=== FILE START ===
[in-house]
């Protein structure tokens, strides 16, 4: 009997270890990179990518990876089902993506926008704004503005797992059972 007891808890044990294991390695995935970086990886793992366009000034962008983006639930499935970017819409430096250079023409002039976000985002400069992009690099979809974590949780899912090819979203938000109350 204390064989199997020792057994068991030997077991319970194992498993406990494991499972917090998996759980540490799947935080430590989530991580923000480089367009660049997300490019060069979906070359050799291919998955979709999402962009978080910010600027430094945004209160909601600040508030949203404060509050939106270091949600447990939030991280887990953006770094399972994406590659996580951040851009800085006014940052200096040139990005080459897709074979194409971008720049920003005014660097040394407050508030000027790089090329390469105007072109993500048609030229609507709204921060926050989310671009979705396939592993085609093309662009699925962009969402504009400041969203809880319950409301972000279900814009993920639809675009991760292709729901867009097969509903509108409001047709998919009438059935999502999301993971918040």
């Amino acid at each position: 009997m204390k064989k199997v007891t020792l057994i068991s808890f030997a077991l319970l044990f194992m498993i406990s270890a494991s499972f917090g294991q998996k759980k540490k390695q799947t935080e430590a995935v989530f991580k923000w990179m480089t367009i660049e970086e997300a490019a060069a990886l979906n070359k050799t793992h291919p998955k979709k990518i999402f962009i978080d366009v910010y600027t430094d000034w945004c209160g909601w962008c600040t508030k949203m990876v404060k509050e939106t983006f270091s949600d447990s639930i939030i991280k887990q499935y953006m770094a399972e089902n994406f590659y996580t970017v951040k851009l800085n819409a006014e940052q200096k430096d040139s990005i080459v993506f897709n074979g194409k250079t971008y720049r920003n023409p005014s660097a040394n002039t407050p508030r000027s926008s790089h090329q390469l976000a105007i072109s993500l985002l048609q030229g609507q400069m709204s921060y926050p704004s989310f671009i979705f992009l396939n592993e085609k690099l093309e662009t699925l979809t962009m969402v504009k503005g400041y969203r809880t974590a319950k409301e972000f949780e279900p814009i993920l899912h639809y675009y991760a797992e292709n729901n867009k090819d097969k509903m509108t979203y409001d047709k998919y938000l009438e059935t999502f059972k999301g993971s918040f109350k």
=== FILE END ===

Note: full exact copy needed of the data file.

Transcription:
[in-house]
């Protein structure tokens, strides 16, 4: 009997270890990179990518990876089902993506926008704004503005797992059972 007891808890044990294991390695995935970086990886793992366009000034962008983006639930499935970017819409430096250079023409002039976000985002400069992009690099979809974590949780899912090819979203938000109350 204390064989199997020792057994068991030997077991319970194992498993406990494991499972917090998996759980540490799947935080430590989530991580923000480089367009660049997300490019060069979906070359050799291919998955979709999402962009978080910010600027430094945004209160909601600040508030949203404060509050939106270091949600447990939030991280887990953006770094399972994406590659996580951040851009800085006014940052200096040139990005080459897709074979194409971008720049920003005014660097040394407050508030000027790089090329390469105007072109993500048609030229609507709204921060926050989310671009979705396939592993085609093309662009699925962009969402504009400041969203809880319950409301972000279900814009993920639809675009991760292709729901867009097969509903509108409001047709998919009438059935999502999301993971918040």
């Amino acid at each position: 009997m204390k064989k199997v007891t020792l057994i068991s808890f030997a077991l319970l044990f194992m498993i406990s270890a494991s499972f917090g294991q998996k759980k540490k390695q799947t935080e430590a995935v989530f991580k923000w990179m480089t367009i660049e970086e997300a490019a060069a990886l979906n070359k050799t793992h291919p998955k979709k990518i999402f962009i978080d366009v910010y600027t430094d000034w945004c209160g909601w962008c600040t508030k949203m990876v404060k509050e939106t983006f270091s949600d447990s639930i939030i991280k887990q499935y953006m770094a399972e089902n994406f590659y996580t970017v951040k851009l800085n819409a006014e940052q200096k430096d040139s990005i080459v993506f897709n074979g194409k250079t971008y720049r920003n023409p005014s660097a040394n002039t407050p508030r000027s926008s790089h090329q390469l976000a105007i072109s993500l985002l048609q030229g609507q400069m709204s921060y926050p704004s989310f671009i979705f992009l396939n592993e085609k690099l093309e662009t699925l979809t962009m969402v504009k503005g400041y969203r809880t974590a319950k409301e972000f949780e279900p814009i993920l899912h639809y675009y991760a797992e292709n729901n867009k090819d097969k509903m509108t979203y409001d047709k998919y938000l009438e059935t999502f059972k999301g993971s918040f109350k």